"What deh hell, Jimmie?" he asked of the small champion.
Jimmie wiped his blood-wet features with his sleeve.
"Well, it was dis way, Pete, see! I was goin' teh lick dat Riley kid and dey all pitched on me."
Some Rum Alley children now came forward. The party stood for a moment exchanging vainglorious remarks with Devil's Row. A few stones were thrown at long distances, and words of challenge passed between small warriors. Then the Rum Alley contingent turned slowly in the direction of their home street. They began to give, each to each, distorted versions of the fight. Causes of retreat in particular cases were magnified. Blows dealt in the fight were enlarged to catapultian power, and stones thrown were alleged to have hurtled with infinite accuracy. Valor grew strong again, and the little boys began to swear with great spirit.
"Ah, we blokies kin lick deh hull damn Row," said a child, swaggering.
Little Jimmie was striving to stanch the flow of blood from his cut lips. Scowling, he turned upon the speaker.
"Ah, where deh hell was yeh when I was doin' all deh fightin'?" he demanded. "Youse kids makes me tired."
"Ah, go ahn," replied the other argumentatively.
Jimmie replied with heavy contempt. "Ah, youse can't fight, Blue Billie! I kin lick yeh wid one han'."
"Ah, go ahn," replied Billie again.
"Ah," said Jimmie threateningly.
"Ah," said the other in the same tone.
They struck at each other, clinched, and rolled over on the cobble stones.
"Smash 'im, Jimmie, kick deh damn guts out of 'im," yelled Pete, the lad with the chronic sneer, in tones of delight.
The small combatants pounded and kicked, scratched and tore. They began to weep and their curses struggled in their throats with sobs. The other little boys clasped their hands and wriggled their legs in excitement. They formed a bobbing circle about the pair.
A tiny spectator was suddenly agitated.
"Cheese it, Jimmie, cheese it! Here comes yer fader," he yelled.
The circle of little boys instantly parted. They drew away and waited in ecstatic awe for that which was about to happen. The two little boys, fighting in the modes of four thousand years ago, did not hear the warning.
Up the avenue there plodded slowly a man with sullen eyes. He was carrying a dinner pail and smoking an apple-wood pipe.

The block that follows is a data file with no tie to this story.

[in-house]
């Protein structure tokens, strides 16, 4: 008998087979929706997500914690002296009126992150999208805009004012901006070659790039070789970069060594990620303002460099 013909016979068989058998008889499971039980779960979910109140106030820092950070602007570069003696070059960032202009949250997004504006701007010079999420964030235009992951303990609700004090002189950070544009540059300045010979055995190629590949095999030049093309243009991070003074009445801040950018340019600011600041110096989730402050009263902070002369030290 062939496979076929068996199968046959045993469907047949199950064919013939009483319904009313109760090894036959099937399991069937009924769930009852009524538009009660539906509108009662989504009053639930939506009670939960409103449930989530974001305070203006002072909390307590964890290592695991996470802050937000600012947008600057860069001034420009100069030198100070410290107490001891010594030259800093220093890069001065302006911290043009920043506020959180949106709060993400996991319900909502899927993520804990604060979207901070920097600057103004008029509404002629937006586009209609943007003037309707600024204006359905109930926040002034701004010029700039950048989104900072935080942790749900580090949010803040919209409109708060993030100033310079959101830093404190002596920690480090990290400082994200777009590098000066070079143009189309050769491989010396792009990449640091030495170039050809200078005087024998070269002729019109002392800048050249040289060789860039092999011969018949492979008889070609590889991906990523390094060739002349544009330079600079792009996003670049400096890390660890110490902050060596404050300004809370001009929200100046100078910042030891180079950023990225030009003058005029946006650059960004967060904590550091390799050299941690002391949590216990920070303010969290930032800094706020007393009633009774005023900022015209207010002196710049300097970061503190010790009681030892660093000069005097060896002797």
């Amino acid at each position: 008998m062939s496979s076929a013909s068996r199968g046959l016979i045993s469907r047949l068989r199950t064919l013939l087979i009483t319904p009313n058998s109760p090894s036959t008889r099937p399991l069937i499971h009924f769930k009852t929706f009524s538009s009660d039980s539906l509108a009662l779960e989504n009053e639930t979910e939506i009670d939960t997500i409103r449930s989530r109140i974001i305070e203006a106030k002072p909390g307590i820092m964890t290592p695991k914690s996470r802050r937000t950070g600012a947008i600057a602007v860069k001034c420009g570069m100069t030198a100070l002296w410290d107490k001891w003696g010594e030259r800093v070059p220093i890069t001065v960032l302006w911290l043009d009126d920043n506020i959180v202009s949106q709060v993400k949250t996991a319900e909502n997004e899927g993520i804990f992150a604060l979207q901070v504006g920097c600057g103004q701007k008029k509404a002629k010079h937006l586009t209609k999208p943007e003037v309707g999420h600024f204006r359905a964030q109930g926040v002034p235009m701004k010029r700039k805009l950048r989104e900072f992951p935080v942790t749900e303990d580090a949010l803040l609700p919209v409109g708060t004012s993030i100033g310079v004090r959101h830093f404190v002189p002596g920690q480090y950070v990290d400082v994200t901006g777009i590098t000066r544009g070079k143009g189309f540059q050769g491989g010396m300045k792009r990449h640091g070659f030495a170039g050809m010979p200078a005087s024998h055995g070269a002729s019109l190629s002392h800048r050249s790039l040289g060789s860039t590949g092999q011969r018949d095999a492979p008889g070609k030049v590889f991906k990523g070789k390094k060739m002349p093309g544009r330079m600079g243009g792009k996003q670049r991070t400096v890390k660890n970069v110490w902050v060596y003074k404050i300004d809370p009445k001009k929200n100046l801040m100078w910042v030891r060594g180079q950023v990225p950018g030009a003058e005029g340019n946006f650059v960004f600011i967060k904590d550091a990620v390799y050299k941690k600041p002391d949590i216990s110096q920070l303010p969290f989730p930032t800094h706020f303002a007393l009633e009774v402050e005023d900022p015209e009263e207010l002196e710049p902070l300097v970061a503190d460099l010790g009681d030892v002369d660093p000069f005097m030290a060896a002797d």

As he neared the spot where the little boys strove, he regarded them listlessly. But suddenly he roared an oath and advanced upon the rolling fighters.
"Here, you Jim, git up, now, while I belt yer life out, you damned disorderly brat."
He began to kick into the chaotic mass on the ground. The boy Billie felt a heavy boot strike his head. He made a furious effort and disentangled himself from Jimmie. He tottered away, damning.
Jimmie arose painfully from the ground and, confronting his father, began to curse him. His parent kicked him. "Come home, now," he cried, "an' stop yer jawin', er I'll lam the everlasting head off yehs."
They departed. The man paced placidly along with the apple-wood emblem of serenity between his teeth. The boy followed a dozen feet in the rear. He swore luridly, for he felt that it was degradation for one who aimed to be some vague soldier, or a man of blood with a sort of sublime license, to be taken home by a father.
EVENTUALLY THEY entered into a dark region where, from a careening building, a dozen gruesome doorways gave up loads of babies to the street and the gutter. A wind of early autumn raised yellow dust from cobbles and swirled it against an hundred windows. Long streamers of garments fluttered from fire-escapes. In all unhandy places there were buckets, brooms, rags and bottles. In the street infants played or fought with other infants or sat stupidly in the way of vehicles. Formidable women, with uncombed hair and disordered dress, gossiped while leaning on railings, or screamed in frantic quarrels. Withered persons, in curious postures of submission to something, sat smoking pipes in obscure corners. A thousand odors of cooking food came forth to the street. The building quivered and creaked from the weight of humanity stamping about in its bowels.
A small ragged girl dragged a red, bawling infant along the crowded ways. He was hanging back, baby-like, bracing his wrinkled, bare legs.
The little girl cried out: "Ah, Tommie, come ahn. Dere's Jimmie and fader. Don't be a-pullin' me back."
She jerked the baby's arm impatiently. He fell on his face, roaring. With a second jerk she pulled him to his feet, and they went on. With the obstinacy of his order, he protested against being dragged in a chosen direction. He made heroic endeavors to keep on his legs, denounce his sister and consume a bit of orange peeling which he chewed between the times of his infantile orations.
As the sullen-eyed man, followed by the blood-covered boy, drew near, the little girl burst into reproachful cries. "Ah, Jimmie, youse bin fightin' agin."
The urchin swelled disdainfully.
"Ah, what deh hell, Mag. See?"
The little girl upbraided him. "Youse allus fightin', Jimmie, an' yeh knows it puts mudder out when yehs come home half dead, an' it's like we'll all get a poundin'."
She began to weep. The babe threw back his head and roared at his prospects.
"Ah, what deh hell!" cried Jimmie. "Shut up er I'll smack yer mout'. See?"
As his sister continued her lamentations, he suddenly swore and struck her. The little girl reeled and, recovering herself, burst into tears and quaveringly cursed him. As she slowly retreated her brother advanced dealing her cuffs. The father heard and turned about.
"Stop that, Jim, d'yeh hear? Leave yer sister alone on the street. It's like I can never beat any sense into yer damned wooden head."
The urchin raised his voice in defiance to his parent and continued his attacks. The babe bawled tremendously, protesting with great violence. During his sister's hasty manÏuvres, he was dragged by the arm.